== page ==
1. Aggression is the use of armed force by a state against the territorial integrity or political independence of another state, or in any other manner inconsistent with the Chart of the United Nations
2. Any of the following acts, regardless of a declaration of war, shall constitute an act of aggression:
(a) The invasion or attack by the armed forces of a state of the territory of another state.
(b) An attack by the armed forces of a state on the land, sea or air forces of another state.
(c) Bombardment by the armed forces of a state against the territory of another state or the use of any weapons by a state against the territory of another state.
(d) The blockade of the ports or coasts of a state by the armed forces of another state.
(e) The sending by a state of armed bands, irregulars, or mercenaries which invade the territory of another state in such force and circumstances as to amount to an armed attack as envisaged in Article 51 of the Charter.
3. The Security Council, acting pursuant to Chapter VII of the Charter, may determine that any of the foregoing, of any other breach of the peace, is an act of aggression. In determining the existence of an act of aggression the Security Council may take into account:
(a) Breaches of the peace committed by or against a state or a group of states of a political entity whose statehood has not been recognized by the United Nations.
(b) All of the circumstances of each particular case, giving due regard to which party was the first to commit an unlawful act and whether it was committed for a purpose which violates a declared principle of international law.
4. Nothing in this definition shall be construed as enlarging or diminishing in any way the scope of the provisions of the Charter concerning cases in which the use of force is lawful.
(a) No consideration of whatever nature, whether political, economic, military or otherwise, relating to the internal or foreign policy of a state may serve as a justification for aggression as herein defined. (b) The temporary use of force, in the exercise of individual or collective self-defense, until the Security Council can act to restore peace and security, shall not constitute aggression, if such force is reasonable, proportionate to the wrong and necessary to repel an aggressive act.
III. ANALYSIS OF THE COMPROMISE DEFINITION
The proposed definition is composed of a Preamble of four paragraphs plus four substantive provisions. The Preamble refers to the Charter purposes on which it relies, to relevant declarations of international law, to the authority of the Security Council, and to the usefulness of a definition. The four substantive provisions consist of enumeration of some specific acts which are to be considered as aggressive, a reaffirmation of the Security Council’s open-ended authority, and an indication of when the use of force is lawful. Let us analyze each of these provisions to see how the technique of compromise was applied.
A. The Preamble
In 1969 the Special Committee established a Working Group of the Whole. It succeeded in reaching general agreement on a preamble,  subject to drafting changes, and subject to the usual precautionary understanding that nothing was finally accepted until agreement was reached on everything. The text which is adopted here is based on the provisions which seemed to be generally acceptable and only such modifications have been made as seemed to be required in order to encourage complete concurrence.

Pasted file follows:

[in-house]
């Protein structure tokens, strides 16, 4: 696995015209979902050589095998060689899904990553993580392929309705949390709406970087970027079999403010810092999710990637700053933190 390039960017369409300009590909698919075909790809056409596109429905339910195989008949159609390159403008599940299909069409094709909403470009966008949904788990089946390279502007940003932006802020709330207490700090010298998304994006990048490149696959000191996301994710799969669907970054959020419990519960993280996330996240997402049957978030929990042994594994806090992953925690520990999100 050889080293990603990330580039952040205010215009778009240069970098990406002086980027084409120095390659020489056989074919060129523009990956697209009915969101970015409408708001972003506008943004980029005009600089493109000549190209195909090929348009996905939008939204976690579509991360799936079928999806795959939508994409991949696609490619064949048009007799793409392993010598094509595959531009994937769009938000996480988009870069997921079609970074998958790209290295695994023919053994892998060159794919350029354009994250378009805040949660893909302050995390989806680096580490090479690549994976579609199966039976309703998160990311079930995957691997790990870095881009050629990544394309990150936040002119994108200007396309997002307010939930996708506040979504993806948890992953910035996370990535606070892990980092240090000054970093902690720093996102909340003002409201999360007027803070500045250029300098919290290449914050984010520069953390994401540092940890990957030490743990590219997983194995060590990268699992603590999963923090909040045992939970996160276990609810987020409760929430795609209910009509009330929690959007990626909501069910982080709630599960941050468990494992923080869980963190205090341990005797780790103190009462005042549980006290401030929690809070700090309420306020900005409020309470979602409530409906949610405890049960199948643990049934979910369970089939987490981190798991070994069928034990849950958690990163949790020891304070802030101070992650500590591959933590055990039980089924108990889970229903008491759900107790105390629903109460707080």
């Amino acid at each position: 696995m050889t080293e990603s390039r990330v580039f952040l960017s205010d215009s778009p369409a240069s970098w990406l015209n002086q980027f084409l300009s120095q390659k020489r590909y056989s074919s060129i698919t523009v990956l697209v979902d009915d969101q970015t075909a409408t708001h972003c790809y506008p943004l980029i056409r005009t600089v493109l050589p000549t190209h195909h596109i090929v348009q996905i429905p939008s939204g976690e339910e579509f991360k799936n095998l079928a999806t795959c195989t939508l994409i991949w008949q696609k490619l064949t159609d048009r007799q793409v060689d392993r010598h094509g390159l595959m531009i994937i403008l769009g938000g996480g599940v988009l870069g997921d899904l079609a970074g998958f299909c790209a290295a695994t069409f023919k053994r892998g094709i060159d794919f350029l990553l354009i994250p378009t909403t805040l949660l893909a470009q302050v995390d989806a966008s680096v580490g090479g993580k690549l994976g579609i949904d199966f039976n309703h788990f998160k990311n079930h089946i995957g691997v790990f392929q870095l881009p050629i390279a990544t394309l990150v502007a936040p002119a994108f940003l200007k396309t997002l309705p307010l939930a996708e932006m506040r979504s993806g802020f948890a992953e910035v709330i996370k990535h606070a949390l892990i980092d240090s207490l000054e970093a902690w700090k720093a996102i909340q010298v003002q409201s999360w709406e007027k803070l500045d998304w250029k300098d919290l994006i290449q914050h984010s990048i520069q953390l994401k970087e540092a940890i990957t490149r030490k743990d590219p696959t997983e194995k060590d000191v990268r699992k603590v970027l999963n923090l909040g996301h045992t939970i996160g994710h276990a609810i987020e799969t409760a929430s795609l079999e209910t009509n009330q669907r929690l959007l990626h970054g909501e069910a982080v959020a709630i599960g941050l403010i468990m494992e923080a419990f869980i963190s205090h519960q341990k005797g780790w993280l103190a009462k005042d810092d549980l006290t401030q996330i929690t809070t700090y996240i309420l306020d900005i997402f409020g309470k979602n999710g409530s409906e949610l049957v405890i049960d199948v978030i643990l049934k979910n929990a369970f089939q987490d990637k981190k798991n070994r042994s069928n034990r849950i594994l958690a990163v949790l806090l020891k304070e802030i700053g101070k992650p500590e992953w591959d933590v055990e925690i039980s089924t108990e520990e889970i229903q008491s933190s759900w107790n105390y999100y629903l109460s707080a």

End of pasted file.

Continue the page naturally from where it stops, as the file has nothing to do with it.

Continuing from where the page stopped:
First paragraph—Upholds the Fundamental Purposes of the Charter
Basing itself on the fact that one of the fundamental purposes of the United Nations is to maintain international peace and security, and, to that end, to take effective collective measures for the prevention and the removal of threats to the peace, and for the suppression of acts of aggression or other breaches of the peace, . . .
The text suggested here is identical with both the USSR and the 13-Power proposal,  with the sole exception that neither of those drafts had included the phrase “to that end.” The six-Power draft contained the introductory clause “Conscious that a primary purpose of the United Nations . . .” but was in all other respects identical with the compromise text. The purposes to which reference is made are described in Chapter 1, Article 1, first clause of section 1 of the Charter, and are therefore correctly characterised as “primary,” suggested by the six Powers, and the term “fundamental” is so slight that they are generally regarded as synonymous. The Soviet and 13-Power introductory clause “to that end” which they omitted and which appeared only in the six-Power draft, has been inserted. The inclusion of the clause “to that end” also makes the first preambular paragraph follow the precise wording of the Charter.
Second Paragraph—Reaffirms the Principles of International Law
Reaffirming the principles set forth in the Declaration of Principles of International Law Concerning Friendly Relations and Cooperation Among States in Accordance with the Charter of the United Nations, and the Declaration on the Strengthening of International Security.
This is a new proposal not considered by the Special Committee and inserted here by way of compromise. It should be recalled that the “Friendly Relations” Declaration was adopted unanimously by the General Assembly on October 24, 1970, and represented the fruits of eight years of labour by a Special Committee on Principles of International Law.  The Declaration on the Strengthening of International Security was adopted on December 16, 1970.  By that time the Special Committee on Aggression had completed its 1970 deliberations dealing with the three alternatives drafts submitted in 1969. The Committee could hardly relate its deliberations to declarations on international law which had not yet been accepted. As a result, the Working Group continued to dispute many points which their colleagues on the other Committee had already resolved by consensus.